Finance Minister Lim Guan Eng has taken the National Union of Journalists Malaysia (NUJ) to task for not taking a firm stand on journalists’ groups which had received money from an 1MDB outfit in the run-up to the 2013 polls.
He said the union did not take a “firm and principled” stand on these groups knowing it could affect their fairness and neutrality in reporting.
Recently, NUJ had said press groups were free to receive donations from anyone but must make sure the donors did not ask for favours in return.
It said this following Lim’s claim that three Chinese press groups in Penang took a total of RM150,000 in donations from the 1Malaysia Penang Welfare Club before the elections in 2013.
Lim claimed the donations had influenced certain news organisations in their coverage of him as then Penang chief minister and were determined to mar his re-election bid.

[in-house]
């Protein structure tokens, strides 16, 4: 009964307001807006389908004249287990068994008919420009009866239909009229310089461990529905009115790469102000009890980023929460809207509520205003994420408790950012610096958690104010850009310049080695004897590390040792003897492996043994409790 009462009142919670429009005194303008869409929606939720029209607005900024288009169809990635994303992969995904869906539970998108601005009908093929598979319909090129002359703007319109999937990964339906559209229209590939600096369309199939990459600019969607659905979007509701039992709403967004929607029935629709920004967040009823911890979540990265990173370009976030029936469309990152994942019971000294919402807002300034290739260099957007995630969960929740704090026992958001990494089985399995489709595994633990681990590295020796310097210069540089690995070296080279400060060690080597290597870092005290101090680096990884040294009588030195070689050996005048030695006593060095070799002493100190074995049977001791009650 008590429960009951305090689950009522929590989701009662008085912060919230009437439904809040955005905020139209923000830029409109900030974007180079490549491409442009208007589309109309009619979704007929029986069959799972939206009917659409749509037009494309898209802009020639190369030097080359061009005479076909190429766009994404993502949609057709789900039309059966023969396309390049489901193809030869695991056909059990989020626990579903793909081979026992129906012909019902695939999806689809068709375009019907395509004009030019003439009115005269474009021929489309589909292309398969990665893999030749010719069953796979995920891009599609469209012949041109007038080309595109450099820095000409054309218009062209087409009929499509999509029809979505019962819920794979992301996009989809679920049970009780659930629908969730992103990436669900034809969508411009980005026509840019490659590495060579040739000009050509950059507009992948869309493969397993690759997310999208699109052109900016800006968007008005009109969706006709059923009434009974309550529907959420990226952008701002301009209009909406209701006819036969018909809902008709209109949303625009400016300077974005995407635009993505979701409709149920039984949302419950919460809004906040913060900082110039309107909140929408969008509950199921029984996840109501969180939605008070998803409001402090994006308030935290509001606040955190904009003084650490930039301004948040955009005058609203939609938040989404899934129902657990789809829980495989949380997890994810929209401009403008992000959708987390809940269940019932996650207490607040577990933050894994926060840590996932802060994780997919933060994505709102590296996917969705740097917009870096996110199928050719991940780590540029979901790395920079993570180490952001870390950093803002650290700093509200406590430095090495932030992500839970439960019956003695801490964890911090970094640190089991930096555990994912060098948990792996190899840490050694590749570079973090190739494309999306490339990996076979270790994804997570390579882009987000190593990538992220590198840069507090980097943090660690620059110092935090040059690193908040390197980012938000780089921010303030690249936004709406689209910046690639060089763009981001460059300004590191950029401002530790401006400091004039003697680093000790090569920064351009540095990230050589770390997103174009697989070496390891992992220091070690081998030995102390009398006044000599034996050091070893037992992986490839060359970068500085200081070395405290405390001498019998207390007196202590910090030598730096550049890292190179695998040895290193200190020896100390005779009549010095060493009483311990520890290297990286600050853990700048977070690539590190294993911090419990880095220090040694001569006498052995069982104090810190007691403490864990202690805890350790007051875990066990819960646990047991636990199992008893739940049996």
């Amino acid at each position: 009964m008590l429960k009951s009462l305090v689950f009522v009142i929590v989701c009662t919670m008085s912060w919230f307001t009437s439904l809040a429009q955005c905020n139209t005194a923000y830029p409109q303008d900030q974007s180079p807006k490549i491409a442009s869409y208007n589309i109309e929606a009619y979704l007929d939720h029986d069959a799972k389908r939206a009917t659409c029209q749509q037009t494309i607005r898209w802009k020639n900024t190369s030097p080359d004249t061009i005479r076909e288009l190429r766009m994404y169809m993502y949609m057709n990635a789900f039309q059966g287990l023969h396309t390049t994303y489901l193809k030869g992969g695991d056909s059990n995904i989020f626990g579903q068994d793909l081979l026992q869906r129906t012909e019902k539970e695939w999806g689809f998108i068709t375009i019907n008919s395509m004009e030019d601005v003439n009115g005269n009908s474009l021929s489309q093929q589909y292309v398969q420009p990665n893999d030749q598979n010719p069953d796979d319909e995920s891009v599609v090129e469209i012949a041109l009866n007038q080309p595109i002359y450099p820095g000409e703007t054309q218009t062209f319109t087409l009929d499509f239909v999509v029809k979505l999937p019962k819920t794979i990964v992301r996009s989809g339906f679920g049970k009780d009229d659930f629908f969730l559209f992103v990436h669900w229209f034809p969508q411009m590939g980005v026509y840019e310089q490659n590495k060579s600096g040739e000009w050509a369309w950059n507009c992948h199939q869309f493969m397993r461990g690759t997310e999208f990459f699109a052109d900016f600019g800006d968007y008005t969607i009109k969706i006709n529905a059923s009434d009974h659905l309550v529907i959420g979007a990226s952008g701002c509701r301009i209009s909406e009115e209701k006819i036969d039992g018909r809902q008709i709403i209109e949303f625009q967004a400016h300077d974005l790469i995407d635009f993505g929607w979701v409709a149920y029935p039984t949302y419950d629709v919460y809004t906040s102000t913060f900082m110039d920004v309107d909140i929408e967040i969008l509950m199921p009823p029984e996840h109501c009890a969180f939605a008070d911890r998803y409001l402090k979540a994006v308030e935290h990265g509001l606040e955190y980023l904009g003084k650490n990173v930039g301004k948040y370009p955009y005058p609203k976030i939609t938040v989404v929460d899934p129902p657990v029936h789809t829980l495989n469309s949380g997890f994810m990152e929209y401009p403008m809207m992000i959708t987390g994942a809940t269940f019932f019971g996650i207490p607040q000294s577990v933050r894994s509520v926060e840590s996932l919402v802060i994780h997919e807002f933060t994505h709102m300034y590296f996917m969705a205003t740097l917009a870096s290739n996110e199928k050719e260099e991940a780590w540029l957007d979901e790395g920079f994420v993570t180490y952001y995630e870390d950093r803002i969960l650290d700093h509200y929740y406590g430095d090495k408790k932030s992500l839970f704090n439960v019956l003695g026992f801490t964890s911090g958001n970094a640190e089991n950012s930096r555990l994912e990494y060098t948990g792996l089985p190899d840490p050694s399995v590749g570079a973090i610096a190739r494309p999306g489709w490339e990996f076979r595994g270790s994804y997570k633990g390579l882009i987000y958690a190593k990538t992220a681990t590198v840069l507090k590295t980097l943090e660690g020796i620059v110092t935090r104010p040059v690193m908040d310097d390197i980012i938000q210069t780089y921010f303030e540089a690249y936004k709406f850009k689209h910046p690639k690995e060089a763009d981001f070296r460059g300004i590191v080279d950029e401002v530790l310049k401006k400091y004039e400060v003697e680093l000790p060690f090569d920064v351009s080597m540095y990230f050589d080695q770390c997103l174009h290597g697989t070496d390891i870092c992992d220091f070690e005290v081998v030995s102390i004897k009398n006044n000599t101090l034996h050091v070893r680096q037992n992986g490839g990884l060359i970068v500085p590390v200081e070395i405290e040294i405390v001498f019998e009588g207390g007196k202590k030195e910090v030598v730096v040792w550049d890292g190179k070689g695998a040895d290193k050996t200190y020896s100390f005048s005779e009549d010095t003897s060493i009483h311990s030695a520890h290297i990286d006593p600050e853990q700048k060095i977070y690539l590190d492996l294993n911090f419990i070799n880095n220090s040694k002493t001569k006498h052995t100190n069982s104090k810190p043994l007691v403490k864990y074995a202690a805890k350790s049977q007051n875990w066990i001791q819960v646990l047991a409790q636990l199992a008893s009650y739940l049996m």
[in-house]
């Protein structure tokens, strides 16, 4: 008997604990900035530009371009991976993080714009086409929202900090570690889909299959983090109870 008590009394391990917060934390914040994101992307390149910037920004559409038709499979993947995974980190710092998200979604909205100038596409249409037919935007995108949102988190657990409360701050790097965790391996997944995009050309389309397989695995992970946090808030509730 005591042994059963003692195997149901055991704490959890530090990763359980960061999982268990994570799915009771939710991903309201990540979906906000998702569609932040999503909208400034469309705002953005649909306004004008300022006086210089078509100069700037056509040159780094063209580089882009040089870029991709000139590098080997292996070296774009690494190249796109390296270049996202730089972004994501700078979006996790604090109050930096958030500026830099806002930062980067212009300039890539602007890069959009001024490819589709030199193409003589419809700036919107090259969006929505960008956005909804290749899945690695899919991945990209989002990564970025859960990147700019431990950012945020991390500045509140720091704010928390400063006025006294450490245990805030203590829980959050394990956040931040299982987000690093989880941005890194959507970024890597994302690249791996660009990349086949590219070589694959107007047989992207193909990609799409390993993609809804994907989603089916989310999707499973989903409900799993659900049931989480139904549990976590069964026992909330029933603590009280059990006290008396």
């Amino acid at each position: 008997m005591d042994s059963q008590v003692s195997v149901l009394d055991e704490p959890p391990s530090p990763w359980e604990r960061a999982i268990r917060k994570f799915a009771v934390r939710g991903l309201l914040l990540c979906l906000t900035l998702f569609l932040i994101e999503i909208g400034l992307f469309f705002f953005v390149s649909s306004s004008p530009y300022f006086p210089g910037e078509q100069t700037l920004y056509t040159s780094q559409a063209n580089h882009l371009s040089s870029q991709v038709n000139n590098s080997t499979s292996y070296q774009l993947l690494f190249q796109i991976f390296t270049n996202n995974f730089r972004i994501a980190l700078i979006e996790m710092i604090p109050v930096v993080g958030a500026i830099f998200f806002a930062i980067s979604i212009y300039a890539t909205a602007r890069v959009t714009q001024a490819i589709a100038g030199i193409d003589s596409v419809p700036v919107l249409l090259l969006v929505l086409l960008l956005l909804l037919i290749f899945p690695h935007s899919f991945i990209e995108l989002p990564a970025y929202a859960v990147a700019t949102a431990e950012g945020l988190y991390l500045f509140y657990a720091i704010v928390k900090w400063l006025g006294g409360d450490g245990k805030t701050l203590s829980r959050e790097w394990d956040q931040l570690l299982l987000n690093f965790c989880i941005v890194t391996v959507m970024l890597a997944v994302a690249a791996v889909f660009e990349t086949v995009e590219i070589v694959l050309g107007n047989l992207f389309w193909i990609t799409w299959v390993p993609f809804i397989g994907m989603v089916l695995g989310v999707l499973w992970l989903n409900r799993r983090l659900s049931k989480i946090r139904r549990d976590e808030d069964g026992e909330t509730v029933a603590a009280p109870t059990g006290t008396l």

One of the groups has admitted receiving RM50,000 and plans to return it to the government, while the two other groups have remained silent.
Yesterday, Lim criticised NUJ for not censuring the groups, saying the donations would “adversely jeopardise” their reporting and ability to report without fear or favour.
“Journalists will gain respect from the community if they are truthful, professional and neutral in their reporting and free from outside influence, especially monetary considerations.
“But NUJ thinks it is not wrong for their members to take 1MDB money. For NUJ to continue with the culture and mindset of the previous regime, it only does great disservice to journalism and the freedom of the press at large,” he told FMT.
Lim said he continued to receive unfair coverage in some Chinese newspapers “but, fortunately, the readers are not quick to make their judgments based on the reporting”.
He said this proved claims by some in Umno and PAS that he controlled the Chinese media were not true.
NUJ, which has about 1,300 members comprising journalists and photographers from the print media, declined to comment.